The Carpe Diem workshop intervention model was stable enough to be tried by others, and for Carpe Diem facilitators to be trained. From 2003 to 2005, further testing and development was undertaken with subject teams at the University of Bournemouth and Anglia Ruskin University (both in the UK) which resulted in an increased understanding of, and adjustment to, the model and its adoption by others such as those at Kingston University, UK [29,30].

Carpe Diem was then developed, trialed, and scaled up, especially in the UK, Scandinavia, South Africa and Australia. It has been deployed as a pathfinder, used and developed by hundreds of people, mainly learning technologists, educators, university teachers and academics from many disciplines. They have maintained the spirit of openness and the purpose of enabling learners and learning design to benefit [20]. The handbook has now been published for others to adopt through a Creative Commons License [31].

In 2005, the University of Leicester in the UK launched a new e-learning and pedagogical innovation strategy [32], and with it a research and development project to further evolve and scale up Carpe Diem across the university. The project was called ‘ADELIE’ and was funded by the UK Higher Education Academy. The university determined that that pedagogical change should be evidence-based. Academics find evidence more convincing than targets, and have a preference for direct support—rather than staff development—to transform learning design [30]. Over the following years the project extended to other universities [33] and newer technologies [20]. Carpe Diem has since been further developed at Swinburne University of Technology and at the University of Southern Queensland, both within Australia [31].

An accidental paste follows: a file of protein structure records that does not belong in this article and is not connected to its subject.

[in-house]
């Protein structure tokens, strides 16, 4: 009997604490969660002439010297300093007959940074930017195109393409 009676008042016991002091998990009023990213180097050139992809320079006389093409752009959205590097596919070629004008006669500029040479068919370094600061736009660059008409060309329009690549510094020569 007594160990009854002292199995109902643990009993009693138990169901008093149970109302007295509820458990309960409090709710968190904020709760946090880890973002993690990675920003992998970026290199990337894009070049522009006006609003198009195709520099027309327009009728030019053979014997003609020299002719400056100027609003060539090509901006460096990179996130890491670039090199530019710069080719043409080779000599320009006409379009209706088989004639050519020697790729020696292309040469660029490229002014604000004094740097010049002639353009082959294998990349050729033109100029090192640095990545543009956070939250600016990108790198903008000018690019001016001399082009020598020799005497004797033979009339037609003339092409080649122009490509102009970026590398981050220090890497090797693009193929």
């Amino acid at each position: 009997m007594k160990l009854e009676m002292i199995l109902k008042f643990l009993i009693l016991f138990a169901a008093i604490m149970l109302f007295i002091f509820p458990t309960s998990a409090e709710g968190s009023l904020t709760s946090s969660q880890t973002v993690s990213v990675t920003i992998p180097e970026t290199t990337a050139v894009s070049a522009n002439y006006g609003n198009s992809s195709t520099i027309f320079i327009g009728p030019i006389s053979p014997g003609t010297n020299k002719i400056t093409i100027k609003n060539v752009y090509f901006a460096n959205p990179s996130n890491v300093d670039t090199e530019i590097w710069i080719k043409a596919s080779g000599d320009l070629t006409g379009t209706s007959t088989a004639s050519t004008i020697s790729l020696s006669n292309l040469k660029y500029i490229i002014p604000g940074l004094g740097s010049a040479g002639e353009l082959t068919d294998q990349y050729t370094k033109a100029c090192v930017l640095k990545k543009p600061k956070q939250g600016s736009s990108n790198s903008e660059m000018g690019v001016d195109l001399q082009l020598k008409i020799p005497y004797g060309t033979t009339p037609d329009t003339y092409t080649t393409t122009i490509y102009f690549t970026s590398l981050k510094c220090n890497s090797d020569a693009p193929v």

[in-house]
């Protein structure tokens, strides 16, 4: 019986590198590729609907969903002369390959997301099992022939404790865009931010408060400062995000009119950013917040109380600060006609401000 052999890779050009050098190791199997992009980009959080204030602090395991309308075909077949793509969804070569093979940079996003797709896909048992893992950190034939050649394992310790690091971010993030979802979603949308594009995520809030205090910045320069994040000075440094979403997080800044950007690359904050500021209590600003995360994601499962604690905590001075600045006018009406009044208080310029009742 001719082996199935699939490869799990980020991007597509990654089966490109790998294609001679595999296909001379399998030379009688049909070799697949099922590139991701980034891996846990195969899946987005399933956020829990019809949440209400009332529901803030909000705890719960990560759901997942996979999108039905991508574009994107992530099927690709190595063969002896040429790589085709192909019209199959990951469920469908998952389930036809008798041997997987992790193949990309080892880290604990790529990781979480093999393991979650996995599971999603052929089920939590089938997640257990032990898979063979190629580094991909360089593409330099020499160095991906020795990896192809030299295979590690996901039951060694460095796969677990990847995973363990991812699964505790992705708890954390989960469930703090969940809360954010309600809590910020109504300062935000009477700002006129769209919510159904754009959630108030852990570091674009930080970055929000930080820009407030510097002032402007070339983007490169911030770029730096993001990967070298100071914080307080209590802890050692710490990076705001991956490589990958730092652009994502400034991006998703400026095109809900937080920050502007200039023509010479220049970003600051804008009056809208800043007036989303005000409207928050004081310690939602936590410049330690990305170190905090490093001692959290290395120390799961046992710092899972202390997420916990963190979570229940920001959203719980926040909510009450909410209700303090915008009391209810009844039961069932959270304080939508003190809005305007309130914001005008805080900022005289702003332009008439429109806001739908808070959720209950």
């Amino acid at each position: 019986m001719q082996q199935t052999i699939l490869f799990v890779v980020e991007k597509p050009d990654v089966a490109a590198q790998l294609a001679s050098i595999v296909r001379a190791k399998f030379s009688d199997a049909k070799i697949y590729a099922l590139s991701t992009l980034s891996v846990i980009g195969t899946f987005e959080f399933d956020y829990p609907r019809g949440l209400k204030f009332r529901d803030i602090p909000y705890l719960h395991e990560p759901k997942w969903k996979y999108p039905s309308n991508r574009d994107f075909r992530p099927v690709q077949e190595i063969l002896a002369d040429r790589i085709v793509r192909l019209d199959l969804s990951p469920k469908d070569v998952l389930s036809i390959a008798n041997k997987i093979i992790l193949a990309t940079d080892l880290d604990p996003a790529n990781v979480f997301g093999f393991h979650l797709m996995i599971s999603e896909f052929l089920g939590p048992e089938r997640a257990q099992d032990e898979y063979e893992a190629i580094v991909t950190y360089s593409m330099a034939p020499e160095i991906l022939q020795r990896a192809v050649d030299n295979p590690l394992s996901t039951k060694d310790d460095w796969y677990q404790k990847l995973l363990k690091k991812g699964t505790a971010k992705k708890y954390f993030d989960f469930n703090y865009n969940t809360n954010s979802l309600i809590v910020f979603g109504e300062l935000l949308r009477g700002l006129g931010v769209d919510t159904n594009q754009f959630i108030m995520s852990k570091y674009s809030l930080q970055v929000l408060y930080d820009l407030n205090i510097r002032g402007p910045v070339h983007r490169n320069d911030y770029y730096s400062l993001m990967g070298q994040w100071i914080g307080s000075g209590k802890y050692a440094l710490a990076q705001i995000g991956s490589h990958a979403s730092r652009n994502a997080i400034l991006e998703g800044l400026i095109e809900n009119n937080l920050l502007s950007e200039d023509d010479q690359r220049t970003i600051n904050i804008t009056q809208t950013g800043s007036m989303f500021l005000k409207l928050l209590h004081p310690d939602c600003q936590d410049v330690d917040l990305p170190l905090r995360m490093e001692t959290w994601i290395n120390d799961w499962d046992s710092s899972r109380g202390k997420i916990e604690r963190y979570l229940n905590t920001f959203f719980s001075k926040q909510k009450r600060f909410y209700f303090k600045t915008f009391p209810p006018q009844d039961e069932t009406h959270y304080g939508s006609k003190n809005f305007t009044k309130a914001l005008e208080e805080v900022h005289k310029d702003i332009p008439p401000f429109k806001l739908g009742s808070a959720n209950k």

3. The Experience of Carpe Diem

Carpe Diem differs from traditional staff development approaches as it focuses on the learning design needs for specific units or programs of study, thus producing a more authentic and relevant experience for those taking part. The deliverables by the Carpe Diem workshop can be used by the course team immediately. The shortest time from the Carpe Diem workshop to students’ desktops and mobile devices is two weeks, but one or two months to completion and delivery is common and viable. Participants become more skilled in the use of a range of LMS/VLE features, but they achieve this feat in the process of addressing a learning design challenge that the technology may help them to resolve. Learning technologists and subject librarians offer additional input and support throughout the intervention, providing further opportunity for sharing of knowledge, attitude changes, personal and professional development and a cascade effect in their own departments.